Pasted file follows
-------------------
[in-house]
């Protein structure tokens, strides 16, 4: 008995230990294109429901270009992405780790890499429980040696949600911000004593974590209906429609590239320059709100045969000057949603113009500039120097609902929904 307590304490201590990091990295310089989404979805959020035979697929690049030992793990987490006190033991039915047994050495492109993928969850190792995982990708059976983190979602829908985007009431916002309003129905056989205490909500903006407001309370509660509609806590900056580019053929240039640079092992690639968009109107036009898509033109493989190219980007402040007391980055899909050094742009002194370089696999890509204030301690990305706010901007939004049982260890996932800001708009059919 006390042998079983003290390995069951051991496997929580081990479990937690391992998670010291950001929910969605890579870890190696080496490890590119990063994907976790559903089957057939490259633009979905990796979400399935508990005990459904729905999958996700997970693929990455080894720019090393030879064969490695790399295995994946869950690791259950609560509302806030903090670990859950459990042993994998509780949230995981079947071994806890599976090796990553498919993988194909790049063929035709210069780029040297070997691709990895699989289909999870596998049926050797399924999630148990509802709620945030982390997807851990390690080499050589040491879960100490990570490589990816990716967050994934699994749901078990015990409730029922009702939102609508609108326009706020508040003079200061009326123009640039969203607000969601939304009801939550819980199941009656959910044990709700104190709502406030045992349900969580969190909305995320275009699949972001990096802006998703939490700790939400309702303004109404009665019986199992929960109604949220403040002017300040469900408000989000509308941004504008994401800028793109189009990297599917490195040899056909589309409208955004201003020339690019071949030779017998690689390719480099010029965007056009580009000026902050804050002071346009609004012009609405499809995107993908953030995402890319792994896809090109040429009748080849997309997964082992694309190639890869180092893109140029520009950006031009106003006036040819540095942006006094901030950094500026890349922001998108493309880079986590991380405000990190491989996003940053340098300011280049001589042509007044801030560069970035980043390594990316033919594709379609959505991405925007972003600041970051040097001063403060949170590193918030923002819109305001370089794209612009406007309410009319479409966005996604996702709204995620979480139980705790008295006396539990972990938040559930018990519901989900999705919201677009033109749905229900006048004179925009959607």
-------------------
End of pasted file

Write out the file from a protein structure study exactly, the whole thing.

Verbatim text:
[in-house]
């Protein structure tokens, strides 16, 4: 008995230990294109429901270009992405780790890499429980040696949600911000004593974590209906429609590239320059709100045969000057949603113009500039120097609902929904 307590304490201590990091990295310089989404979805959020035979697929690049030992793990987490006190033991039915047994050495492109993928969850190792995982990708059976983190979602829908985007009431916002309003129905056989205490909500903006407001309370509660509609806590900056580019053929240039640079092992690639968009109107036009898509033109493989190219980007402040007391980055899909050094742009002194370089696999890509204030301690990305706010901007939004049982260890996932800001708009059919 006390042998079983003290390995069951051991496997929580081990479990937690391992998670010291950001929910969605890579870890190696080496490890590119990063994907976790559903089957057939490259633009979905990796979400399935508990005990459904729905999958996700997970693929990455080894720019090393030879064969490695790399295995994946869950690791259950609560509302806030903090670990859950459990042993994998509780949230995981079947071994806890599976090796990553498919993988194909790049063929035709210069780029040297070997691709990895699989289909999870596998049926050797399924999630148990509802709620945030982390997807851990390690080499050589040491879960100490990570490589990816990716967050994934699994749901078990015990409730029922009702939102609508609108326009706020508040003079200061009326123009640039969203607000969601939304009801939550819980199941009656959910044990709700104190709502406030045992349900969580969190909305995320275009699949972001990096802006998703939490700790939400309702303004109404009665019986199992929960109604949220403040002017300040469900408000989000509308941004504008994401800028793109189009990297599917490195040899056909589309409208955004201003020339690019071949030779017998690689390719480099010029965007056009580009000026902050804050002071346009609004012009609405499809995107993908953030995402890319792994896809090109040429009748080849997309997964082992694309190639890869180092893109140029520009950006031009106003006036040819540095942006006094901030950094500026890349922001998108493309880079986590991380405000990190491989996003940053340098300011280049001589042509007044801030560069970035980043390594990316033919594709379609959505991405925007972003600041970051040097001063403060949170590193918030923002819109305001370089794209612009406007309410009319479409966005996604996702709204995620979480139980705790008295006396539990972990938040559930018990519901989900999705919201677009033109749905229900006048004179925009959607």